The existence of gravity waves has just been documented. And a question I’ve already been asked, is ‘How is this discovery significant?’
Throughout the 1970s, Scientists had a theory about black holes, which was based on Einstein. This theory stated ‘A Black Hole Has No hair’. It stated, that a black hole needed to be featureless. And the reason that was given was the fact, that waves could exist momentarily in its shape, but that if they do, their potential energy is carried away by gravity waves very rapidly, thus also ending the deformities.
Since the 1970s, Quantum Mechanics gurus felt that they were able to repudiate this theory, simply by saying ‘What gravity waves? Nobody has ever been able to prove that gravity waves exist!’
One question which QM specialists have also been sidestepping since the 1970s, was ‘Through what force is information stored on the event horizon of a black hole?’ This question calls upon the fact that while a physical phenomenon, such as a black hole, can in fact store information in some cases, this information is being represented by something material. E.g., Information can be stored on a Hard Drive, through Magnetic Fields.
Well information would also need to be stored at the event horizon, in the form of something else, other than simply information. Such, as in the form of waves in its shape. But QM specialists who have claimed that black holes store information, have never answered, ‘In what physical form?’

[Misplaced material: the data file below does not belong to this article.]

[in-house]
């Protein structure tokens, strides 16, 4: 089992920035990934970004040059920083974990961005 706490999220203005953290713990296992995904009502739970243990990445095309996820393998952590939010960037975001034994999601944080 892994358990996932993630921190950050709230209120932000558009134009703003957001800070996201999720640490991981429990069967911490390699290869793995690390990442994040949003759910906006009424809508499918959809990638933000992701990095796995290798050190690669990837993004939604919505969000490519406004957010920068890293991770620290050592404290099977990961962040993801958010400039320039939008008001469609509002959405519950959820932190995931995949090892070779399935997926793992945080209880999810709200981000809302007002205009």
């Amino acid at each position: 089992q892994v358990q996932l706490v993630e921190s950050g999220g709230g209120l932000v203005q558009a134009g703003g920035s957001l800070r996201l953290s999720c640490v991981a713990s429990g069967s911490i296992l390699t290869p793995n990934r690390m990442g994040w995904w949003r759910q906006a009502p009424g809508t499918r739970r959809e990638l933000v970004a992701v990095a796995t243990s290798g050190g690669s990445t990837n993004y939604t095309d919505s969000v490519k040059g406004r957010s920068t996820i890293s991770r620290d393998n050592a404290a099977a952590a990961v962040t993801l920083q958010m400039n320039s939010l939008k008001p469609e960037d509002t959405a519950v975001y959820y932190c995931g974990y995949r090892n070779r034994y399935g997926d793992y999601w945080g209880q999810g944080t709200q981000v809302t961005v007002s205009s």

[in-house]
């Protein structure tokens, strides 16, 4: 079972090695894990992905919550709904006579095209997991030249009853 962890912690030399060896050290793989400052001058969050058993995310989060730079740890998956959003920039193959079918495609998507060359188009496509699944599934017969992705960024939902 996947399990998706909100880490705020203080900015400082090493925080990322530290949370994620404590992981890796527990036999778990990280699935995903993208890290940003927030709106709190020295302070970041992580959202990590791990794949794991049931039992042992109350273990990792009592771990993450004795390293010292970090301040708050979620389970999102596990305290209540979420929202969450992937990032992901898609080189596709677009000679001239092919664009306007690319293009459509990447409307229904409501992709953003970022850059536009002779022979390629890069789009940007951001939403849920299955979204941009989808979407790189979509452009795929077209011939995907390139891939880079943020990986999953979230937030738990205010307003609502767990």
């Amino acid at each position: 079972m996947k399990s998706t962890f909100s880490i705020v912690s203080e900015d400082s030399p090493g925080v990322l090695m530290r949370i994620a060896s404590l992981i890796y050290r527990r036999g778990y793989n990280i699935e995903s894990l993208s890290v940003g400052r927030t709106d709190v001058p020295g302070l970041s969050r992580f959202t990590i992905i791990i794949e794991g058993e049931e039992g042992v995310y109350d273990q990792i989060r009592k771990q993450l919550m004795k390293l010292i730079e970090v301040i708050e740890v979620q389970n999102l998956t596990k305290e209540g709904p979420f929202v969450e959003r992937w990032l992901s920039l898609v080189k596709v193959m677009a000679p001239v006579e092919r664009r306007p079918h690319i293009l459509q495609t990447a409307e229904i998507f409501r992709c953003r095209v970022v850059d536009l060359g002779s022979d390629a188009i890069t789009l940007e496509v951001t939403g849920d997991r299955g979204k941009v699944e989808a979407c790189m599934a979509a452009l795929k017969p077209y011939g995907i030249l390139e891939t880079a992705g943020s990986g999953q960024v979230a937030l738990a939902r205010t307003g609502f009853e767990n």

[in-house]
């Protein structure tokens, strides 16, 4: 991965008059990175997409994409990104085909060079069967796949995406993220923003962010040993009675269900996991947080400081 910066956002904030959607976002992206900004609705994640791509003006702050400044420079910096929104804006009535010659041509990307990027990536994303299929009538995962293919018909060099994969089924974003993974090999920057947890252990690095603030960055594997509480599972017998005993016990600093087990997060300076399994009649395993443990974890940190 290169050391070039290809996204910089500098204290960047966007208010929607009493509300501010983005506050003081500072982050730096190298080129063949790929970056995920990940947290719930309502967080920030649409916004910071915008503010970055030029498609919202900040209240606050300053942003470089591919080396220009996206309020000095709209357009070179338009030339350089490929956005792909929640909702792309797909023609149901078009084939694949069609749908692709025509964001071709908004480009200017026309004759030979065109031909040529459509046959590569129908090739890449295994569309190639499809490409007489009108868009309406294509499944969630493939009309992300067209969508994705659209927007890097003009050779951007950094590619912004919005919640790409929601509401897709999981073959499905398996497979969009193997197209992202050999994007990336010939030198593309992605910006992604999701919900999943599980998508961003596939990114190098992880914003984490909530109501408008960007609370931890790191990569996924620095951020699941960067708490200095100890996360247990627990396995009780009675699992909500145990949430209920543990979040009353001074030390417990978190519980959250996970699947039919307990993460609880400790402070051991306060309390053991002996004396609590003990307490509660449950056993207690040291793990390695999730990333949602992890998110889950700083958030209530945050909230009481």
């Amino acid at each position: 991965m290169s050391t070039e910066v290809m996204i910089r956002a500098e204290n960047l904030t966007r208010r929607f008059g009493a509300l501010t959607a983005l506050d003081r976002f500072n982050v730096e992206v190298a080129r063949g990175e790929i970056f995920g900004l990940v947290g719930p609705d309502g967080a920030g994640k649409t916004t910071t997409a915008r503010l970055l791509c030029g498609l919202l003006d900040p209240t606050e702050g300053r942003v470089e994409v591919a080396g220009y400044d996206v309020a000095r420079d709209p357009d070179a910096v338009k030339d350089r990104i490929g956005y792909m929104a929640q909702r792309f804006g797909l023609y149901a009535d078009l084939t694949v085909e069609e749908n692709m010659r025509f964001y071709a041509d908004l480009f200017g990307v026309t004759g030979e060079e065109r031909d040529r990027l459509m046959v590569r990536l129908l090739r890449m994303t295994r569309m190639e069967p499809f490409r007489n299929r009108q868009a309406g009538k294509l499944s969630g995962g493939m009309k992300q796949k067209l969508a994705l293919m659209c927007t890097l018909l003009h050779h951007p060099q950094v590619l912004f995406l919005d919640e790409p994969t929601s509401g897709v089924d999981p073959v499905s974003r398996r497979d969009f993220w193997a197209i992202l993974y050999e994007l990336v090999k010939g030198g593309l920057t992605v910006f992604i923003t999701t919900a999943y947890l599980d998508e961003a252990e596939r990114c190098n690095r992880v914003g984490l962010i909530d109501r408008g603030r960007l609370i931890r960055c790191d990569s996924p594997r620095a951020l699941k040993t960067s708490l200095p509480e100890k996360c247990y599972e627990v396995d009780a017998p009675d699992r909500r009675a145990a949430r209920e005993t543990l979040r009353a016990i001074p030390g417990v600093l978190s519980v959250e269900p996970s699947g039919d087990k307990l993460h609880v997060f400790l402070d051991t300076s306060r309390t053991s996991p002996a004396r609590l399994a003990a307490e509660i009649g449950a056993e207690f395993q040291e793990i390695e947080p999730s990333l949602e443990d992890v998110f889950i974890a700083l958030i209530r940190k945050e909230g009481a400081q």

And you see, there is a possible form. Black holes are currently understood to radiate Hawking Radiation, which resembles dark-body radiation. Well ‘thermodynamic radiation’ is similar to the behavior of a pseudo-random number generator on a computer. Even a computer cannot generate pseudo-random numbers, without storing a small amount of information temporarily in a register.
But the real question which remains unanswered about black holes, is what mechanism if any they might have, to store more information than they would need to store, merely to generate Hawking Radiation, which would be an amount of information merely proportional to the surface area, of the black hole.
Since at its event horizon, the gravity of a black hole is thought to be infinite, it should also overpower whatever else might be happening there. But curiously so, except for Hawking Radiation.